Shavuot is Judaism's third Pilgrim Festivals, the first being Sukkot and the second Passover; and is celebrated on the sixth day of the Hebrew month of Sivan (late May or early June).
Shavuot, meaning "weeks," marks the end of the Counting of the Omer and the day on which the Torah was given to the Jewish people at Mount Sinai.
According to tradition, the holiday is believed to be the time when the first fruits were harvested and brought to the Temple in Jerusalem as offerings, and as such it is mentioned several times:
- The Festival of Weeks – "Celebrate the Feast of Weeks with the first fruits of the wheat harvest, and the Feast of Ingathering at the turn of the year. (Exodus 34:22); "Then celebrate the Feast of Weeks to the Lord your God by giving a freewill offering in proportion to the blessings the Lord your God has given you," (Deuteronomy 16:10).
- The Festival of Reaping – "Celebrate the Feast of Harvest with the firstfruits of the crops you sow in your field. Celebrate the Feast of Ingathering at the end of the year, when you gather in your crops from the field," (Exodus 23:16).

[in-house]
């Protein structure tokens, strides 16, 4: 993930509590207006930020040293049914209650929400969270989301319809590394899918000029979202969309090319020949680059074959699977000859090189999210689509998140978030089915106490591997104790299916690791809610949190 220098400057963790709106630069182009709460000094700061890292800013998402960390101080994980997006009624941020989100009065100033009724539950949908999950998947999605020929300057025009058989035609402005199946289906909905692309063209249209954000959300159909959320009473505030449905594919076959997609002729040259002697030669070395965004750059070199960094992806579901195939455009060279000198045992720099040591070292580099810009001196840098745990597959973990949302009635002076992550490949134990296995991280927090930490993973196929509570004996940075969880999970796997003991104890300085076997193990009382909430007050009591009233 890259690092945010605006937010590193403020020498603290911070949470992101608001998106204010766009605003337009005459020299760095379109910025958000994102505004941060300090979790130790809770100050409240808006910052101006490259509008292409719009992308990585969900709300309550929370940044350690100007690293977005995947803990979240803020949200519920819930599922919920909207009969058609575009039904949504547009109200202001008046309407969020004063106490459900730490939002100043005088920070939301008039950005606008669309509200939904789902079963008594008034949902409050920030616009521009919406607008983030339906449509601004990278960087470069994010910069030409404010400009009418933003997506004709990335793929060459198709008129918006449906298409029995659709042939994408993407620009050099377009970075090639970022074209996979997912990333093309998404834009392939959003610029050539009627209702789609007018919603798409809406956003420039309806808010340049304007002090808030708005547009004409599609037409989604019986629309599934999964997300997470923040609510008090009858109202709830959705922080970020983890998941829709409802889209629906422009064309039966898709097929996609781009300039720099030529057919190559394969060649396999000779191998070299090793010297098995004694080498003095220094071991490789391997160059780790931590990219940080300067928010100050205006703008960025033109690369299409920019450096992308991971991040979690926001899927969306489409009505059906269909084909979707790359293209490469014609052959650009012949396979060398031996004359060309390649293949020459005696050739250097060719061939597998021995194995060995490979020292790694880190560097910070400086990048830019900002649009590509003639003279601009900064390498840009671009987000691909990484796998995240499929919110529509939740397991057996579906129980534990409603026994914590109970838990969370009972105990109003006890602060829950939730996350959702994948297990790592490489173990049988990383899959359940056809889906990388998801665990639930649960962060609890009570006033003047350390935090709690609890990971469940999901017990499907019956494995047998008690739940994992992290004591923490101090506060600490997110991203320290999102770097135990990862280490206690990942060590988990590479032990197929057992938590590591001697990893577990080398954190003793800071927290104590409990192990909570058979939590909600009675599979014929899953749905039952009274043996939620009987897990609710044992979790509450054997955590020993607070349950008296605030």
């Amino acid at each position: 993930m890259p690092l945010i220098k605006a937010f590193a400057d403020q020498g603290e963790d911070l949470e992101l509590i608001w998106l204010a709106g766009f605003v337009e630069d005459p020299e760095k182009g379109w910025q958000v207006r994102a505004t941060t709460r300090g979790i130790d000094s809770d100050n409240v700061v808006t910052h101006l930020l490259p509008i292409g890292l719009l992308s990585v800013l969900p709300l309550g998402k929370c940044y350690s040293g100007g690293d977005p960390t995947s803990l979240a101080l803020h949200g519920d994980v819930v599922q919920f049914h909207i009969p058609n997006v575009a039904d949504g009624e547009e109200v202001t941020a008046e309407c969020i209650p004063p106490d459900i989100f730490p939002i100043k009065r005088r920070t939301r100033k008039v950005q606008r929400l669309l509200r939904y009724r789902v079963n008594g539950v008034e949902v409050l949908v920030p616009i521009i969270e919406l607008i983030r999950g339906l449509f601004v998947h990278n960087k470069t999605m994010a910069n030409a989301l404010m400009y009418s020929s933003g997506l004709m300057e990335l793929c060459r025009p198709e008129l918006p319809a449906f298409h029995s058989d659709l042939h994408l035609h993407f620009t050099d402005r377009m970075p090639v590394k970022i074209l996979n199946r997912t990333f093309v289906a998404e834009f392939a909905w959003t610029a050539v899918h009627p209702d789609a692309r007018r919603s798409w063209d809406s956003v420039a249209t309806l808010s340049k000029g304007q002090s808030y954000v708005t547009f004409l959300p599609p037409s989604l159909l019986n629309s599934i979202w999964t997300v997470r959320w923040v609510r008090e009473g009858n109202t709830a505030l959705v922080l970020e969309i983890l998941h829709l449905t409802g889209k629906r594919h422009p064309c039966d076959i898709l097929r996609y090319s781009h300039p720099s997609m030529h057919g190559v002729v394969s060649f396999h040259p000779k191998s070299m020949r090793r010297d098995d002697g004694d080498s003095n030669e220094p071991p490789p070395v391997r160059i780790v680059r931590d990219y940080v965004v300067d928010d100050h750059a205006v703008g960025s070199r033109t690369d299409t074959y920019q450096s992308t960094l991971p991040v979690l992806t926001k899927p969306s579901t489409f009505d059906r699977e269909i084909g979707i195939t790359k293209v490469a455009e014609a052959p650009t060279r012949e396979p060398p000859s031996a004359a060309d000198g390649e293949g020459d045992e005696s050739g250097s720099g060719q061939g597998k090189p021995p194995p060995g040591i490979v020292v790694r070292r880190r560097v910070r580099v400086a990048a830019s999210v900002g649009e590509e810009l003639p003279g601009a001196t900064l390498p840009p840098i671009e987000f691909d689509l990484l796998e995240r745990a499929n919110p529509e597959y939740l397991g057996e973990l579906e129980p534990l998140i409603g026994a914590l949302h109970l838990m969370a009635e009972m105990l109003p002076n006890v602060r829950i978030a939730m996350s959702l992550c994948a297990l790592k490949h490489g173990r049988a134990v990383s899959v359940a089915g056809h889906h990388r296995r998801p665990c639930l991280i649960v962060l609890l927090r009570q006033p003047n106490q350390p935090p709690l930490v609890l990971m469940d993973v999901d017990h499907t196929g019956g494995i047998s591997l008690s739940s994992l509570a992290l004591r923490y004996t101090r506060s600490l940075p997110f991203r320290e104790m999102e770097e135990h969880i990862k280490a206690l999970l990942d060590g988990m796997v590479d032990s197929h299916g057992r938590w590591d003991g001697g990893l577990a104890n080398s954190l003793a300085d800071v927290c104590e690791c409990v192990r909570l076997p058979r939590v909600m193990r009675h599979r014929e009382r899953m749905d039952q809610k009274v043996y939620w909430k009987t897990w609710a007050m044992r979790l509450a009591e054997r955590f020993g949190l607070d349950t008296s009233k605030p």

- The Day of the First Fruits – "On the day of firstfruits, when you present to the Lord an offering of new grain during the Feast of Weeks, hold a sacred assembly and do no regular work," (Numbers 28:26)
'A land with wheat and barley, vines and fig trees' (Photo: CD Bank)
In Israel, Shavuot is celebrated for one day. In the Jewish Diaspora, however, it is usually celebrated for two days.
The holiday's primary custom, celebrated in honor of ancient Temple customs, is the offering of Bikkurim – first fruits. Traditionally, the offering is made out of the enumerated in the bible as unique to the Land of Israel: Wheat , barley, grapes, figs, pomegranates, olives, and dates: "A land with wheat and barley, vines and fig trees, pomegranates, olive oil and honey," (Deuteronomy 8:8).
Unlike all other Jewish holidays, the bible does not decree any special mitzvahs regarding Shavuot. Traditional customs call for refraining from work, holding special prayer services and holiday meals, consisting mostly of dairy products.
During prayer, it is customary for synagogue goers to read the Book of Ruth, associated with the holiday. The book is believed to correspond with the holiday, since it describes the wheat harvest season. Moreover, the lineage described at the end of the book lists King David as Ruth's great-grandson. According to tradition, David was born and died on Shavuot.